You probably have your own definition of this sexually deviant behavior, but no matter what your opinion, one thing is certain: pedophilia is real and it impacts the lives of not just the perpetrators and their victims, but also the relatives, friends and almost everyone else associated with them.
What is Pedophilia?
The American Heritage Dictionary defines pedophilia as: “The act or fantasy on the part of an adult of engaging in sexual activity with a child or children.” It’s important to point out that the children affected by pedophilia are prepubescent boys and girls (13 years old or younger). When teenagers are involved, the proper term is ephebophilia.
Classified as a mental disorder, pedophilia is just one of several included under the Paraphilia family. As mentioned above, pedophilia does not always involve physical contact between adult and child. But regardless, the thoughts or the actual act is the way the person reaches sexual excitement and gratification.
The stereotypical man in a trench coat that flashes children or masturbates in the presence of children is a pedophile. So is the person who undresses or fondles a child even though no contact with the child’s genitals was made (assuming other criteria are met).
The instances of pedophilia we hear about most usually do involve physical contact with the child, with or without force. In these instances the child is made to perform intercourse and/or participate in oral sex with the adult.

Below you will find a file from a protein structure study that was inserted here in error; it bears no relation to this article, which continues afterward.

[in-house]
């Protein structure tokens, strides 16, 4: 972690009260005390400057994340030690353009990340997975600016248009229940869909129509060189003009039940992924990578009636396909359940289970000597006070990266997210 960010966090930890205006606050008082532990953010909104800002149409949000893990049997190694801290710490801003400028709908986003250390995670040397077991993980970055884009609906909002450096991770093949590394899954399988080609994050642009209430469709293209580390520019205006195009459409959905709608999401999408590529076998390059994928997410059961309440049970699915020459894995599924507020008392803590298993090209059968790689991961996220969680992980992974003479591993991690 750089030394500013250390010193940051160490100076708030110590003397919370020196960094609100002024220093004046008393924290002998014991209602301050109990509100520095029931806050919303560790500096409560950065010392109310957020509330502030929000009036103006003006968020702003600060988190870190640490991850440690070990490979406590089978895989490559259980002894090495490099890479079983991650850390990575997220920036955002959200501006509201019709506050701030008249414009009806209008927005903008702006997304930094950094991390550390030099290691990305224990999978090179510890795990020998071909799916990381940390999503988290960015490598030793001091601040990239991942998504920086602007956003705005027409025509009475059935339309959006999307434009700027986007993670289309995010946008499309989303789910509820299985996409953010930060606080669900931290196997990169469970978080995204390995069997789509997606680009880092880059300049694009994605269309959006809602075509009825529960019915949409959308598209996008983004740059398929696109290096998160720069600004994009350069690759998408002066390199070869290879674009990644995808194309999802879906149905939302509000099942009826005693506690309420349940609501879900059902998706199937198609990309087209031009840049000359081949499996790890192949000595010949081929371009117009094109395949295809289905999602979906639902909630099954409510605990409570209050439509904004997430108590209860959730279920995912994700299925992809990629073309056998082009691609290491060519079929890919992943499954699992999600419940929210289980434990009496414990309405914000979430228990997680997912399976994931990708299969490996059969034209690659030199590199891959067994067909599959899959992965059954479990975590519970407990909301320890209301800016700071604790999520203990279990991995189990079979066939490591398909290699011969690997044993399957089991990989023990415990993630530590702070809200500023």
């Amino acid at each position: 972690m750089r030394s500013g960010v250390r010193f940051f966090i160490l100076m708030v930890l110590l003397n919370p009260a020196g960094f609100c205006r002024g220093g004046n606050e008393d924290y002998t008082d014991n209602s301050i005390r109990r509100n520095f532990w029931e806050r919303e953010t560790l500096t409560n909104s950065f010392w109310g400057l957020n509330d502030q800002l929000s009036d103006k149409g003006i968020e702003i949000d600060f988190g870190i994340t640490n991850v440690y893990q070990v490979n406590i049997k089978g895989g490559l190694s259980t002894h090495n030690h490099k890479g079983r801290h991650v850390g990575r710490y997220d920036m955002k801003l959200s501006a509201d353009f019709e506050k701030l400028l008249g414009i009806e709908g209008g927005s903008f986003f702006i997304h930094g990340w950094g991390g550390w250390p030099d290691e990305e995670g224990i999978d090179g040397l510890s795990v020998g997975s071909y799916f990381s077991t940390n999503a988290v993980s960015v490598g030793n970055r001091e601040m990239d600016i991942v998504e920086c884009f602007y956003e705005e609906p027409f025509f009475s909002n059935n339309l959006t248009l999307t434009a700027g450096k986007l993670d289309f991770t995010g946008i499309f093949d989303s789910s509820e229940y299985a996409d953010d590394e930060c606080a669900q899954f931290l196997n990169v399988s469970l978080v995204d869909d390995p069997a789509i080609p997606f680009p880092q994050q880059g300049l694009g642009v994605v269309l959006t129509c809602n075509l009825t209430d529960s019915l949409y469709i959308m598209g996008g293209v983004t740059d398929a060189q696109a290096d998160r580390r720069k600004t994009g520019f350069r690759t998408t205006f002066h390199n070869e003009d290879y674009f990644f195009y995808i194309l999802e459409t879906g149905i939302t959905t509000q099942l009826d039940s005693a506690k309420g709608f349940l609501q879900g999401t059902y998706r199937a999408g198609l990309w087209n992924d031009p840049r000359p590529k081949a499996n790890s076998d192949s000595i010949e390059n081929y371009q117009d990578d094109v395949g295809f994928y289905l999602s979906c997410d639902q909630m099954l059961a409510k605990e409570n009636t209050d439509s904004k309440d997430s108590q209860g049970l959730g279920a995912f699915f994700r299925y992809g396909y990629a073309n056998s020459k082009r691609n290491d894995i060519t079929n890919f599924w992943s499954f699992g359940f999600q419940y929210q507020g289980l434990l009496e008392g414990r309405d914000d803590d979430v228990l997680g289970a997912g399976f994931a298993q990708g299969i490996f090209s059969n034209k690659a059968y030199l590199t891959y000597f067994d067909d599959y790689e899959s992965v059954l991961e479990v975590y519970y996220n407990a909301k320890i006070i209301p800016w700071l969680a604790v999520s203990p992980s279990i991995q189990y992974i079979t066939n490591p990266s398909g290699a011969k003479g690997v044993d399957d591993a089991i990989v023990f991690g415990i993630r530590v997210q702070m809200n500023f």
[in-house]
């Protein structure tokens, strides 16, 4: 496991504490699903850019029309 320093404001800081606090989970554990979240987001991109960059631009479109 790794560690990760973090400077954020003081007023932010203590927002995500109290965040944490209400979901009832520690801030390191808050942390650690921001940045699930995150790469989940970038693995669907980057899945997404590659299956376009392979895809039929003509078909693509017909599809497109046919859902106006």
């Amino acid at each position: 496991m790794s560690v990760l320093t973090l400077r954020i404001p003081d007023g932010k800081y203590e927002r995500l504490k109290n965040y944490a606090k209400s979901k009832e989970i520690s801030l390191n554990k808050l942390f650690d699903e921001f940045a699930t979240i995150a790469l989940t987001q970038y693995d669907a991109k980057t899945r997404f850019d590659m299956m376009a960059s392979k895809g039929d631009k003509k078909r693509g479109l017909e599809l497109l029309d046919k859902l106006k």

To be considered pedophilia, there needs to be a recurrence of these intense fantasies, urges and/or behavior, all of which bring about sexual arousal, for a period of 6 months or longer. These intense thoughts, fantasies and/or acts must also cause the person distress or impair his or her ability to function within the range of what’s considered “normal” behavior in their jobs, their social interactions and other parts of their lives.
What can be done about Pedophilia?
Pedophilia treatment is complex and not always effective. It may involve a number of cognitive-behavioral intervention techniques that help the person change his/her sexual interest in children to that of adults and prevent relapse. It may also involve psychosurgery (i.e. castration). Another approach is pharmacological intervention including use of hormonal agents and/or drugs that increase serotonin levels; both of which help the affected individual gain more control over these urges and fantasies.